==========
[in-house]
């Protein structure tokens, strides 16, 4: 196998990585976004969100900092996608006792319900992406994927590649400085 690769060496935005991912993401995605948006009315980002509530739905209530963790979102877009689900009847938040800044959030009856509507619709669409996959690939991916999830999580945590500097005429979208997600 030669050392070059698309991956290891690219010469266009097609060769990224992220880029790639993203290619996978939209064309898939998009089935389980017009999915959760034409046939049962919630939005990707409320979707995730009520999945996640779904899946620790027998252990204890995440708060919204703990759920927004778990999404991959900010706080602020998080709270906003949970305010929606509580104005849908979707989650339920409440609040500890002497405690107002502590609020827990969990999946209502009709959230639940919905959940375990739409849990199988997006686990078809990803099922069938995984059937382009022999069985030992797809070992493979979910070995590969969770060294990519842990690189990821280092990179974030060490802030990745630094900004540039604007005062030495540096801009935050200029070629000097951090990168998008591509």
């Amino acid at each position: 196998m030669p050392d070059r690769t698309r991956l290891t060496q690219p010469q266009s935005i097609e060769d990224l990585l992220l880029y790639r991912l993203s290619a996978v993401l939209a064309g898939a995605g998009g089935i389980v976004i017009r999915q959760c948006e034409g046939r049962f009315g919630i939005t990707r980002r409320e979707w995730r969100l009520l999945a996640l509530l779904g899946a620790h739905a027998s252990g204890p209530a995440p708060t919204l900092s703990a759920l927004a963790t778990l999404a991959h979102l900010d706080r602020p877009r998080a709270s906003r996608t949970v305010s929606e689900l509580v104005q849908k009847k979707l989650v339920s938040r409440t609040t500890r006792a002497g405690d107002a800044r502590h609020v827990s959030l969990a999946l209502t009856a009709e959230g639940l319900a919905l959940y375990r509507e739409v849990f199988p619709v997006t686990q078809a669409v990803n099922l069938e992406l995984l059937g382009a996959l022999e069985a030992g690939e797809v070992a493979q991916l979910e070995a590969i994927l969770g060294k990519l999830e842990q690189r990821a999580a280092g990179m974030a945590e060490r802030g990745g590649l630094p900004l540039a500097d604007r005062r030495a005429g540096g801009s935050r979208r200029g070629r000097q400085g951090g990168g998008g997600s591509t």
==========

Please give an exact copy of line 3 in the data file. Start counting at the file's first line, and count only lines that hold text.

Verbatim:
């Amino acid at each position: 196998m030669p050392d070059r690769t698309r991956l290891t060496q690219p010469q266009s935005i097609e060769d990224l990585l992220l880029y790639r991912l993203s290619a996978v993401l939209a064309g898939a995605g998009g089935i389980v976004i017009r999915q959760c948006e034409g046939r049962f009315g919630i939005t990707r980002r409320e979707w995730r969100l009520l999945a996640l509530l779904g899946a620790h739905a027998s252990g204890p209530a995440p708060t919204l900092s703990a759920l927004a963790t778990l999404a991959h979102l900010d706080r602020p877009r998080a709270s906003r996608t949970v305010s929606e689900l509580v104005q849908k009847k979707l989650v339920s938040r409440t609040t500890r006792a002497g405690d107002a800044r502590h609020v827990s959030l969990a999946l209502t009856a009709e959230g639940l319900a919905l959940y375990r509507e739409v849990f199988p619709v997006t686990q078809a669409v990803n099922l069938e992406l995984l059937g382009a996959l022999e069985a030992g690939e797809v070992a493979q991916l979910e070995a590969i994927l969770g060294k990519l999830e842990q690189r990821a999580a280092g990179m974030a945590e060490r802030g990745g590649l630094p900004l540039a500097d604007r005062r030495a005429g540096g801009s935050r979208r200029g070629r000097q400085g951090g990168g998008g997600s591509t």